On paper and in the digital media, the trend towards downsizing seems unbroken. Wherever you scroll, look, flip, there are reports of a life without abundance and the reduction to the essentials, about the zero-waste movement or the sharing of items that you do not need daily. And indeed, everywhere is mucked out, thrown away, abolished, given away, shared. Reduction as a new luxury. Get rid of ballast and fewer colds thanks to tidy room corners. Feng Kondo or Marie Shui? No matter, Asian tastes everyone.
De facto, the majority of the German population living in the so-called middle class is still wasteful of things, space and resources. However, those who can live on a large foot, increasingly trying to reduce its footprint and supposedly bring its climate account in the Plus: This is reflected in the much-cited SUV ride to the organic market, in the tiny house of limited life, in which a few weekends a year the simple life is celebrated, or in actually a maximum of near-natural camper vacations, for which everything you already have at home, again in small and foldable must be purchased. Even the walk through the city park happens – equipped as for the Himalayan ascent – in close-to-nature demonstrating outdoor air, which will survive for centuries. The sporty jacket tells of the yearning for space, mountains, water, loneliness – but if it goes badly, this place is just trampled by tens of others who liked the Insta-Post well. Individualism goodbye!
Ecological way of life becomes the status symbol. Apparently, we protect the environment, but, simply because we can afford to meet our basic needs, produce an incredible amount of waste. The European middle class is too rich to look after the environment – who does not have much in their own right, cannot worry about further scarcity of their goods.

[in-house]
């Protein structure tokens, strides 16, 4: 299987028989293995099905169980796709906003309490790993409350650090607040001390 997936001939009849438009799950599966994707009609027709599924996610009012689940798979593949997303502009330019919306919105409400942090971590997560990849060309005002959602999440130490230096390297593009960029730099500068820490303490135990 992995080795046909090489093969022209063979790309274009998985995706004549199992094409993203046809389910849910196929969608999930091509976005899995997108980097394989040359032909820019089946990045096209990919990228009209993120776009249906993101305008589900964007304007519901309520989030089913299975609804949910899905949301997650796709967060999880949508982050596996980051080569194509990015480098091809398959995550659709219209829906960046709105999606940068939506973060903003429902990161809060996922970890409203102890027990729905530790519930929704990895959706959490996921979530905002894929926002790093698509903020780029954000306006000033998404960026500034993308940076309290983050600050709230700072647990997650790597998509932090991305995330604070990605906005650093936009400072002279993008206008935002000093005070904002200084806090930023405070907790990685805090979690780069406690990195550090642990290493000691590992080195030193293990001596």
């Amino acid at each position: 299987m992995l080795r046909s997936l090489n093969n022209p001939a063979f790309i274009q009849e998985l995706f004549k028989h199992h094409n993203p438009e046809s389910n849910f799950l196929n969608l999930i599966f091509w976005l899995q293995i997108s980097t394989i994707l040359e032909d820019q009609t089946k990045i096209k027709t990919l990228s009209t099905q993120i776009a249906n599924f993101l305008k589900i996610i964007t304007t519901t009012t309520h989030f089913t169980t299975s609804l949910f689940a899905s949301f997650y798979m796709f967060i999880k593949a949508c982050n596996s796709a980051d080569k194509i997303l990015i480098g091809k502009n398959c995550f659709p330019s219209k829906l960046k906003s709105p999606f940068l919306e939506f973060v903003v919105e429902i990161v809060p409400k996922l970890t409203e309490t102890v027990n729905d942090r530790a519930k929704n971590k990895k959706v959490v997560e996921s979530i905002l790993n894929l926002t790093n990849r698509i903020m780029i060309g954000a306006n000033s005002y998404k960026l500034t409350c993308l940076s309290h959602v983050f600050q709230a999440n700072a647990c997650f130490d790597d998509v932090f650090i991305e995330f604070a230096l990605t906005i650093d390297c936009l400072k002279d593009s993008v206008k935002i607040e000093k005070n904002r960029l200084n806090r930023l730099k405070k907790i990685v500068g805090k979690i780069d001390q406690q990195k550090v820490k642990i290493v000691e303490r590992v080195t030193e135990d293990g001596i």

Per capita, a person in Germany had an average of 22 square meters in 1965. In 2017, this has more than doubled to 46.5 square meters. More space requires more heating, more light, more equipment and thus more resources. Is the existing space used? At the invitingly large dining table for 10 people you sit most of the year for two, three or four. The best parties take place despite 200sqm apartment in the kitchen. In the guest room lives the ironing board next to boxes from the last move quite feudal, and once the children are gone, the living room even doubles. The then meaningful step to change – a move in less area – is spared. Which old tree would like to be transplanted if it is not absolutely necessary? Paradoxically, smaller flats are often more expensive due to the real estate price explosion, so a reduction would even entail additional costs. This is how old one-family housing estates develop, in which the long-time descendants have elsewhere sought their food items. And these children live again as big as possible. After escaping from their parents’ home, they eventually settle in a beautiful old building or, ideally, a climate-neutral new housing project with floor-to-ceiling windows after passing through the dormitory or the shared flat. The generation discovers cargo bikes and e-scooters, but the younger ones make us think seriously about flying, but this is countered, for example, by the counter-trend of the ever-growing cars. Growing cars need larger garages, larger car parks, wider streets. Germany XXL country. The material battle continues to take its course. It is thought big – size does matter.
So what can we do? At best, nothing! You would have to leave mostly. Dolce far niente, that was already known by the ancient Romans. And then? Let’s go for a round of forest bathing. Shinrin – yoku – Who invented it?